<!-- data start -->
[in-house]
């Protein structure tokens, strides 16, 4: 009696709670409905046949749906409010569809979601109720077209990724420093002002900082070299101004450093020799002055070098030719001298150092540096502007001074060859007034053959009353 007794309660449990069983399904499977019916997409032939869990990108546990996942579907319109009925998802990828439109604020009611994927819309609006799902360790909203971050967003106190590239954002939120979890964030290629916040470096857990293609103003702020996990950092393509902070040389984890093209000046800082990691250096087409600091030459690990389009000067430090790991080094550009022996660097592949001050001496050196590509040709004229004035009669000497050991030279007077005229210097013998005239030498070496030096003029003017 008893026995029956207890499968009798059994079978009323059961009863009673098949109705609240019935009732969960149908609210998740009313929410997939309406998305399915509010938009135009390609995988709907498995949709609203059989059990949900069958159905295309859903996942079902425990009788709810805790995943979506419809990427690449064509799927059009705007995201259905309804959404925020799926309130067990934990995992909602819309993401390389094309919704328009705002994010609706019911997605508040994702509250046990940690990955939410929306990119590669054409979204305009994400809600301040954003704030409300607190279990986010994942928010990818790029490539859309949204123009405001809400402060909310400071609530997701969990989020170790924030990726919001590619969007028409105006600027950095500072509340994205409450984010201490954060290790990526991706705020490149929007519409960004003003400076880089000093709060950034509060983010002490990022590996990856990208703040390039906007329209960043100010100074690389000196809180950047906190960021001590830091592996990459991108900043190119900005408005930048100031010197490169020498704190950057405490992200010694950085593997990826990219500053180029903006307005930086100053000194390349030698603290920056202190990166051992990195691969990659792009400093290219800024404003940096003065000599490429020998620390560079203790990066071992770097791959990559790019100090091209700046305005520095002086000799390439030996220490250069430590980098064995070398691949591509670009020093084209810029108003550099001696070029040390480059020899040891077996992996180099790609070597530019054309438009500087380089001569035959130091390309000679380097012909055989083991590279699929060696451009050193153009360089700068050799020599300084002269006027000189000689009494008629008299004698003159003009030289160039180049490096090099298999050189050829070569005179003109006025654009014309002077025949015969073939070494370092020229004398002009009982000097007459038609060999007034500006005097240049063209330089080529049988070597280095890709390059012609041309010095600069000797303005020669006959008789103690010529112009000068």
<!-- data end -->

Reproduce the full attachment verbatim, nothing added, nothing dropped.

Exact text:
[in-house]
């Protein structure tokens, strides 16, 4: 009696709670409905046949749906409010569809979601109720077209990724420093002002900082070299101004450093020799002055070098030719001298150092540096502007001074060859007034053959009353 007794309660449990069983399904499977019916997409032939869990990108546990996942579907319109009925998802990828439109604020009611994927819309609006799902360790909203971050967003106190590239954002939120979890964030290629916040470096857990293609103003702020996990950092393509902070040389984890093209000046800082990691250096087409600091030459690990389009000067430090790991080094550009022996660097592949001050001496050196590509040709004229004035009669000497050991030279007077005229210097013998005239030498070496030096003029003017 008893026995029956207890499968009798059994079978009323059961009863009673098949109705609240019935009732969960149908609210998740009313929410997939309406998305399915509010938009135009390609995988709907498995949709609203059989059990949900069958159905295309859903996942079902425990009788709810805790995943979506419809990427690449064509799927059009705007995201259905309804959404925020799926309130067990934990995992909602819309993401390389094309919704328009705002994010609706019911997605508040994702509250046990940690990955939410929306990119590669054409979204305009994400809600301040954003704030409300607190279990986010994942928010990818790029490539859309949204123009405001809400402060909310400071609530997701969990989020170790924030990726919001590619969007028409105006600027950095500072509340994205409450984010201490954060290790990526991706705020490149929007519409960004003003400076880089000093709060950034509060983010002490990022590996990856990208703040390039906007329209960043100010100074690389000196809180950047906190960021001590830091592996990459991108900043190119900005408005930048100031010197490169020498704190950057405490992200010694950085593997990826990219500053180029903006307005930086100053000194390349030698603290920056202190990166051992990195691969990659792009400093290219800024404003940096003065000599490429020998620390560079203790990066071992770097791959990559790019100090091209700046305005520095002086000799390439030996220490250069430590980098064995070398691949591509670009020093084209810029108003550099001696070029040390480059020899040891077996992996180099790609070597530019054309438009500087380089001569035959130091390309000679380097012909055989083991590279699929060696451009050193153009360089700068050799020599300084002269006027000189000689009494008629008299004698003159003009030289160039180049490096090099298999050189050829070569005179003109006025654009014309002077025949015969073939070494370092020229004398002009009982000097007459038609060999007034500006005097240049063209330089080529049988070597280095890709390059012609041309010095600069000797303005020669006959008789103690010529112009000068």